Monday, December 12, 2016

Stop and Wait a While

Every day, it feels like the world is turning faster. Things that were huge news in the morning are
A post by Mary Fan
long forgotten by the afternoon, displaced by the next attention-grabbing thing. Maybe it’s because of technology speeding everything up. Maybe it’s because our youth-obsessed culture makes it seem like life runs out long before it actually does. Life is short, they say. Make the most of every moment, they say.

In the book world, this manifests through binge readers who devour three books a week, high-energy bloggers who post exciting new content every day, and mass-production authors who churn out tens of thousands of words every week. No doubt there are many who thrive in this kind of environment. But for many others, it can quickly get exhausting, and the pressure can make a person implode.

But here’s the thing: life is long. A person can graduate from college, spend 20 years in one career, start a new career in their 40s, and still have a 30-40-year-long career in that second field. That’s a LOT of time to work with. And wasting time has its uses.

I’ve spent the past five or so years trying to be one of those mass-production authors, finishing at least two full-length manuscripts a year while working full-time, sprinkling in short works on top of that, binge-reading in an attempt to keep up with the industry, and volunteering to beta-read dozens of manuscripts. It was a rush at first, a thrill ride. And no matter how many times I told myself that “this isn’t a race,” I could never quite bring myself to believe it. I wanted it all, and I wanted it ASAP. And all those stories about first-time authors who got huge publishing deals made it seem possible… I just had to work hard enough.

2016 has been an awful year on many fronts, and for me, it was the year of setbacks. My productivity machine broke—writing goals got missed for no other reason than I couldn’t bring myself to hit them. Broken promises and a pile of rejections took their toll. I got sucked into a social media whirlwind that started out fun but soon turned ugly and left me anxious and confused. It was the year that turned something I loved into something I feared… it got to the point where I couldn’t even read a book because all I’d see were all the randomness and industry shenanigans that led to its production… all the meaningless luck and invisible privileges that led one book to be Chosen while leaving another, equally good or better, to languish. It was the year that turned me into the kind of cynical pessimist that, this time last year, my idealistic, hopeful self would have wanted to smack.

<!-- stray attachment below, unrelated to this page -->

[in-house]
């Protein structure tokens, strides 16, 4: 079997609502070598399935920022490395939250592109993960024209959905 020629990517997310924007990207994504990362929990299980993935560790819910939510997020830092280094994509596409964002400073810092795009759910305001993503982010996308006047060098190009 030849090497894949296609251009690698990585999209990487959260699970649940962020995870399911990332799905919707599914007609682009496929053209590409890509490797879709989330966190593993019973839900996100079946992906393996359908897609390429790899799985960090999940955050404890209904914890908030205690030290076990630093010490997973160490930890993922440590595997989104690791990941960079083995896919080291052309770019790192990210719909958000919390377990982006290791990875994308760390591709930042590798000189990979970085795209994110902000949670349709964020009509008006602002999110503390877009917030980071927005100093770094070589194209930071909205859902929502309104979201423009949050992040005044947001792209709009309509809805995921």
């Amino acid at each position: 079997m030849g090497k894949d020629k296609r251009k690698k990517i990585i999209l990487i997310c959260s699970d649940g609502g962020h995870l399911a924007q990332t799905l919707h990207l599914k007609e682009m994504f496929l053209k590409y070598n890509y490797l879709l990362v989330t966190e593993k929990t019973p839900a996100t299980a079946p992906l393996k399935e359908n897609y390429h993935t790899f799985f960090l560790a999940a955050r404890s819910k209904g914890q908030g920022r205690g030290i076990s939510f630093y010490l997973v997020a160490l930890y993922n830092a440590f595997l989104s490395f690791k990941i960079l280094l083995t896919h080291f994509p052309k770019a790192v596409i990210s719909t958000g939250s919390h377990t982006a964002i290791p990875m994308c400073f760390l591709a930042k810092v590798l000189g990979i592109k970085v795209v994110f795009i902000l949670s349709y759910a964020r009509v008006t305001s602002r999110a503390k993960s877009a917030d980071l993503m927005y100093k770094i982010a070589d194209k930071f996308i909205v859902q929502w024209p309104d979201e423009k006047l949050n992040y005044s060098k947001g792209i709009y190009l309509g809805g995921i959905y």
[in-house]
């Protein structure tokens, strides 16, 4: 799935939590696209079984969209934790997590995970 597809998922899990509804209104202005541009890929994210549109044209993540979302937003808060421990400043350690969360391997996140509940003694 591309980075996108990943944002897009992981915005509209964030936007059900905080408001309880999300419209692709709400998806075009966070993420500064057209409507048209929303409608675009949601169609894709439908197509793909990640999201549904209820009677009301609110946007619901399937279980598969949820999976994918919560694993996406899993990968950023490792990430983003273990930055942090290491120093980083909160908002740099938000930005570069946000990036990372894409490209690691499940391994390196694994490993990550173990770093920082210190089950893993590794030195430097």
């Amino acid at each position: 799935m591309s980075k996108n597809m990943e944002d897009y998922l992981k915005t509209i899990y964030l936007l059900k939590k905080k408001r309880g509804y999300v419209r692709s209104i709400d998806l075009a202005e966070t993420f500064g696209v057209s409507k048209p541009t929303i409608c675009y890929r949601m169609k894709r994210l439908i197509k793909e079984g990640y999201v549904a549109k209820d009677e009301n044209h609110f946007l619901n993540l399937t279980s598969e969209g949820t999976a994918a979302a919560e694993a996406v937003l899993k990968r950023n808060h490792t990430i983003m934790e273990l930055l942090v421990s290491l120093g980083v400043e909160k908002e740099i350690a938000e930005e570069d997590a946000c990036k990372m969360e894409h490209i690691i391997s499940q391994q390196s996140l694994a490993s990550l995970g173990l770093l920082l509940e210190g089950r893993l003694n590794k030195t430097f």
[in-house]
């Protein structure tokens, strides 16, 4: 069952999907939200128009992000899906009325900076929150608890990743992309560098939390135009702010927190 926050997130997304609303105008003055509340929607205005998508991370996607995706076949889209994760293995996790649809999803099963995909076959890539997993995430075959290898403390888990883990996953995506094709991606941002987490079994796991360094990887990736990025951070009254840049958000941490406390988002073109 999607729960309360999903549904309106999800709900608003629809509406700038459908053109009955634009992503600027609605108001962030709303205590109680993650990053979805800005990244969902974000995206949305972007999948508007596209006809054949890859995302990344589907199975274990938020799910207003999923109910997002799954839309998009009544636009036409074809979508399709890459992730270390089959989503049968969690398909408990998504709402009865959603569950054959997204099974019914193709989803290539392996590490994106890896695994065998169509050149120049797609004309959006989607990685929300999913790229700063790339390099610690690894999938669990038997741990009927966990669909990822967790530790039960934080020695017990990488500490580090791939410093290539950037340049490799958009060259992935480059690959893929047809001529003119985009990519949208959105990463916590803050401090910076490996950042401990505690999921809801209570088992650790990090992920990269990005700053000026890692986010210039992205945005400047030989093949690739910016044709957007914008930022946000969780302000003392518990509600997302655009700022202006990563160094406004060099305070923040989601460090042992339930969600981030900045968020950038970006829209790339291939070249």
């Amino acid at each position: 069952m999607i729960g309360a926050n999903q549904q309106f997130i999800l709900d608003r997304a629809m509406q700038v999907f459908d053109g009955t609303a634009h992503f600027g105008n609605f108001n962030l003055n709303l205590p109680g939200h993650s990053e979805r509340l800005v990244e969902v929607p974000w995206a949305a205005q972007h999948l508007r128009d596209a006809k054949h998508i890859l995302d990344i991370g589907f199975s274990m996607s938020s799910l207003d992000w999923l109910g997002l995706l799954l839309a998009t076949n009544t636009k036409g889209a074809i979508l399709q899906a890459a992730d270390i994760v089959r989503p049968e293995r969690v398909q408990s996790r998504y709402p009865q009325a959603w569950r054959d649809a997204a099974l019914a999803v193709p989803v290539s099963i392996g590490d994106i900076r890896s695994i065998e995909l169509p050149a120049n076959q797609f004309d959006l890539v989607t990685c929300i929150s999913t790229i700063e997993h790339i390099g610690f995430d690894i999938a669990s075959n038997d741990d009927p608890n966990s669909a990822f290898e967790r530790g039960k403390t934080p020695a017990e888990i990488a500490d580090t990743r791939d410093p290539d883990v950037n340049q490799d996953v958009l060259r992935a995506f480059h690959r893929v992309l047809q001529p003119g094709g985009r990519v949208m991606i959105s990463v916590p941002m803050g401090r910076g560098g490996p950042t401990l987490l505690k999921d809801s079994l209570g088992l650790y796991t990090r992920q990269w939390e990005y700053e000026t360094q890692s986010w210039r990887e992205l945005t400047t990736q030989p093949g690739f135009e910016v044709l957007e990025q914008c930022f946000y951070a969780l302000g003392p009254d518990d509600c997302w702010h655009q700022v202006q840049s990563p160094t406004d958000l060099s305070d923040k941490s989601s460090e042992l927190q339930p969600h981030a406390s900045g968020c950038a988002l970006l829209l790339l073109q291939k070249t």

And yet, it’s only one year. Even if it extends into two or three, it’s still a tiny fraction of a lifetime.

Today’s motivational mantra is to power through, to keep marching even when you’re exhausted. But maybe it’s time to stop and wait a while. Of course, publishing is all about waiting… waiting months to get feedback, to receive a yes or no, to see artwork. And the faster the world turns, the more agonizing the waiting seems.

But life is long… mind-blowingly so. There are people who have had careers for longer than I’ve been alive… careers they didn’t start until they were well over my current age. So maybe all that waiting isn’t a bad thing. It’s time to recuperate, time to mull, time for the scattered motes of new ideas to form into something workable.

6 comments:

  1. I think I needed to hear this as much as you needed to write it -- this industry is baffling and yet we keep at it. We're not suckers for punishment as slaves to our art. Let's hope 2017 is better.

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    1. Yeah... The bar is pretty low for 2017!

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  2. Bring on 2017! I, too, really needed this today! I'm very susceptible to the pressure to produce and get really down when I'm not meeting the arbitrary goals I've set. But that fails to take into account life in general and time to mull is severely underrated!

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  3. Thanks for the post, Mary! It can be hard to remember that we're all running our own race. And even then, it's OK to walk a bit if necessary.

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  4. Awe Mary, thank you for so beautifully expressing my inner turmoil. I am old, I worry I don't have enough time left, I thought I was the only one who struggled with social media, consistent content, and failed goals. I love knowing I have a tribe batteling the same demons. Keep typing, one word at a time, on-word.

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